While I was dutifully finishing An Object of Beauty, I Netflixed the most recent cinematic take on the art world I could find, (Untitled), from 2009, for comparison. The film is a broad-as-a-drywall-blade satire of the art world involving an ambitious, beautiful blonde dealer; a handsome hack Color Field painter with a naive vision of his own integrity; a doofus col- lector with a new dot-com fortune and a couple of the dealer’s artistic discoveries: a wildman combo of Damien Hirst and Cedar Tavern brawlers, and a fey conceptualist who sticks a pushpin into a wall, calls it Pushpin Stuck in Wall and attaches a label to that effect—in his own studio yet! The dealer, like Lacey Yeager, wants to be Mary Boone at her peak, the wildman wants a dealer with more clout, and the painter (whose goods the gallerist sells en masse out of the back room to hotels and hospitals) wants a real show in the front room. Witnessing it all, à la Steve Martin’s Franks, is the painter’s brother—with the twist that, genuinely more far-out than anybody, he’s a composer whose concerts are part Diamanda Galás and part earthquake-in-a-hardware-store. (The best sight gag in the movie: composer approaches the venue for tonight’s concert to find a line of people stretching along the sidewalk from the box office. Composer can’t believe his eyes. A bus pulls up, hiding the line. The bus pulls away, and the line is gone.)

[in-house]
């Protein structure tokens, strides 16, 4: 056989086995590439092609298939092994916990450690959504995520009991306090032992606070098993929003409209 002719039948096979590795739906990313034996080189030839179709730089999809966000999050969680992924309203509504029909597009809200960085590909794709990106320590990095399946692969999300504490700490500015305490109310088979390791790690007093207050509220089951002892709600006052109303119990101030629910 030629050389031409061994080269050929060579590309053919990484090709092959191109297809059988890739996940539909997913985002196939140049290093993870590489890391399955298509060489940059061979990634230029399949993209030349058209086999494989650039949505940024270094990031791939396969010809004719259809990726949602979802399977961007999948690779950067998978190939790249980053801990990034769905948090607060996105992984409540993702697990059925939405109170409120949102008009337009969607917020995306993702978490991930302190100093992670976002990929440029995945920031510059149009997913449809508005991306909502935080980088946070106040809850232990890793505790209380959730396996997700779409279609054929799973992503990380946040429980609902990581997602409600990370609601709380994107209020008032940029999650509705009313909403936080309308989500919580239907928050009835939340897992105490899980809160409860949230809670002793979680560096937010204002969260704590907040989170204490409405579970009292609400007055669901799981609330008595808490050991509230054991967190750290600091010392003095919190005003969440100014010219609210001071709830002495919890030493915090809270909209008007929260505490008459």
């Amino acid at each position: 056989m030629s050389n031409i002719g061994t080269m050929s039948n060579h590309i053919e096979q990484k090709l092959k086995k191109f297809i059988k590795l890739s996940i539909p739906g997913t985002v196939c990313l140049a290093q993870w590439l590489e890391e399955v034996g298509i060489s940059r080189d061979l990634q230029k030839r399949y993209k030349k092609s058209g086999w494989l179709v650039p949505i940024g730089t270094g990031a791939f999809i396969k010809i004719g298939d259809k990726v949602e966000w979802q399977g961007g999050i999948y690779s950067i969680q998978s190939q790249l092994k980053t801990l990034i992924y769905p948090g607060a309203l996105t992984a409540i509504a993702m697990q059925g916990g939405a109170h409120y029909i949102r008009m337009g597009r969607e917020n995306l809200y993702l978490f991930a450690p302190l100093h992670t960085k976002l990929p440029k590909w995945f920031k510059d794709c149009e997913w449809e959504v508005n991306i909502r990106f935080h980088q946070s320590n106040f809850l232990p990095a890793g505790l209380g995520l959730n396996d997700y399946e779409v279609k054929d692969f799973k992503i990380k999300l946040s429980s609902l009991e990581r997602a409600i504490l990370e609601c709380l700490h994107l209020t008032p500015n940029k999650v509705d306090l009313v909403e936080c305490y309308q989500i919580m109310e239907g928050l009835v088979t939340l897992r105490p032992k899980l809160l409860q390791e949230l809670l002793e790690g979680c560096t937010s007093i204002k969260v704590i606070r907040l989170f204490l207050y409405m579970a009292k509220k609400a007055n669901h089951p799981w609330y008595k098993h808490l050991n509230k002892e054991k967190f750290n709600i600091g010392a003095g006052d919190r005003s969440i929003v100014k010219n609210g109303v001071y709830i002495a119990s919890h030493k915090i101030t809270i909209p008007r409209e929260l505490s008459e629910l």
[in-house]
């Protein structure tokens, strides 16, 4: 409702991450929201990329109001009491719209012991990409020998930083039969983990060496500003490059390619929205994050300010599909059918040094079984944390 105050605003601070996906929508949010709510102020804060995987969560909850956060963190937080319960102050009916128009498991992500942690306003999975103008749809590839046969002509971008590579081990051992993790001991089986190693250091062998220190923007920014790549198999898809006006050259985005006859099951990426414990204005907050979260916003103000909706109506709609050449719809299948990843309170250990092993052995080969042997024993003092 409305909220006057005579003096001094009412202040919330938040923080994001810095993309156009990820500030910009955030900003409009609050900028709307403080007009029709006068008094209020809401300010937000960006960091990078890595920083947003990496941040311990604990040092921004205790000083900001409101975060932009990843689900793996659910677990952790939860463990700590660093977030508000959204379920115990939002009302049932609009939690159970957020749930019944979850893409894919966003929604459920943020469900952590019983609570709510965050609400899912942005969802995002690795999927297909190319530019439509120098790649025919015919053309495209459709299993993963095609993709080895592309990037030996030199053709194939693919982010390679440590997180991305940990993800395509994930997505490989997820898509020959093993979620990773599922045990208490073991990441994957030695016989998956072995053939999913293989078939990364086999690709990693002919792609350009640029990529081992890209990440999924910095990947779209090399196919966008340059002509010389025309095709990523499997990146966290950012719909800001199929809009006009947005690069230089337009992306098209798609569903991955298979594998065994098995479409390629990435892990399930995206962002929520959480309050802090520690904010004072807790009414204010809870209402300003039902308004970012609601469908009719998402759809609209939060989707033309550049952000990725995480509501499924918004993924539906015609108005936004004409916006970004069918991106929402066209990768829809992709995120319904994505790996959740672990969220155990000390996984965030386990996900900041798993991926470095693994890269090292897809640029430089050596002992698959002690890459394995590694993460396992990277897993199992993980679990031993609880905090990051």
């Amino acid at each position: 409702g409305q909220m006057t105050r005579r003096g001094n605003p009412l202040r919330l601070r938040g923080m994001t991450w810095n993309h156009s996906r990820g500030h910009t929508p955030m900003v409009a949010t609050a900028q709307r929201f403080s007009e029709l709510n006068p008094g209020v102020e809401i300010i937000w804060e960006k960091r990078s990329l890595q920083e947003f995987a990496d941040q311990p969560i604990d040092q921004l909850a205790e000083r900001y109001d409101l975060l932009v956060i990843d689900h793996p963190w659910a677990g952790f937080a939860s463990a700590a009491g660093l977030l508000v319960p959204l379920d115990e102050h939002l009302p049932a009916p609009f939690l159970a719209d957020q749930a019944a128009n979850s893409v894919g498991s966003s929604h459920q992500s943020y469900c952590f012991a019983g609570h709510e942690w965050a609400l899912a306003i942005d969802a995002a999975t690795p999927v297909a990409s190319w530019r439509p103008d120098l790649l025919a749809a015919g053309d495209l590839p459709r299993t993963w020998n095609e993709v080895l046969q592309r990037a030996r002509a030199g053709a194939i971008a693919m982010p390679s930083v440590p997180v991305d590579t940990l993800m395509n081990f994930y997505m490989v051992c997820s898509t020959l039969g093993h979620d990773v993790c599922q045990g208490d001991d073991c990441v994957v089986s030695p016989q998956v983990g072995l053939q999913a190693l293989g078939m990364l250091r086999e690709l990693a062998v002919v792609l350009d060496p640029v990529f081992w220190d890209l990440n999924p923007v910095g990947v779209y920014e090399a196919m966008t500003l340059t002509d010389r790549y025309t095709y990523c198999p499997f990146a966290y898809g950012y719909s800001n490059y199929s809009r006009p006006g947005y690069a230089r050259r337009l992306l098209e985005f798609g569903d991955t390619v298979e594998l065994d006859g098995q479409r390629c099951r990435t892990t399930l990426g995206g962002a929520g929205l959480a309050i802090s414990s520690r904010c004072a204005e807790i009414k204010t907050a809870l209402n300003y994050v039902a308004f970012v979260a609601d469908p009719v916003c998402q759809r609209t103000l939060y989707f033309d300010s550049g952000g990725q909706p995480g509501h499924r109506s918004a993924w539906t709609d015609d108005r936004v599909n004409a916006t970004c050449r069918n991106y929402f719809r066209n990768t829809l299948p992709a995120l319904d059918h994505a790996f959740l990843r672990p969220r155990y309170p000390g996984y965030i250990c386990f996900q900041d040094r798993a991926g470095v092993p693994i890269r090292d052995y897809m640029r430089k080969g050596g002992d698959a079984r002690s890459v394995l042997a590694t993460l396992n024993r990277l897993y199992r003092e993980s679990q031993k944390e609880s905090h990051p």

While Object treats the art world with kid gloves and crosses the line into implausibility only slightly, (Untitled) is almost entirely silly. It’s not just that the film’s gallery is a shoe box and the dealer a clueless cupcake, but that the characters behave in weird ways. The dealer inexplicably gets the hots for the misanthropic composer who, for his part, improbably throws a philistine hissy fit at the conceptualist’s work; the painter implausibly thinks he and the dealer are practically engaged, even though he admits he’s still “working up to” a date with her. It’s hard to laugh when you’re trying to figure out what’s making these people tick. Still, the movie was returnable and I quickly got another one under the same monthly Netflix charge. Martin’s novel, on the other hand, is the print precursor of that conversation at the Y. At only $26.99, it saved me a little ticket money, but cost me the pleasure of a refund later.
Photo: Still from the film (Untitled), 2009, showing Marley Shelton (left) as Madeleine Gray. Courtesy Parker Film Company/Samuel Goldwyn Films.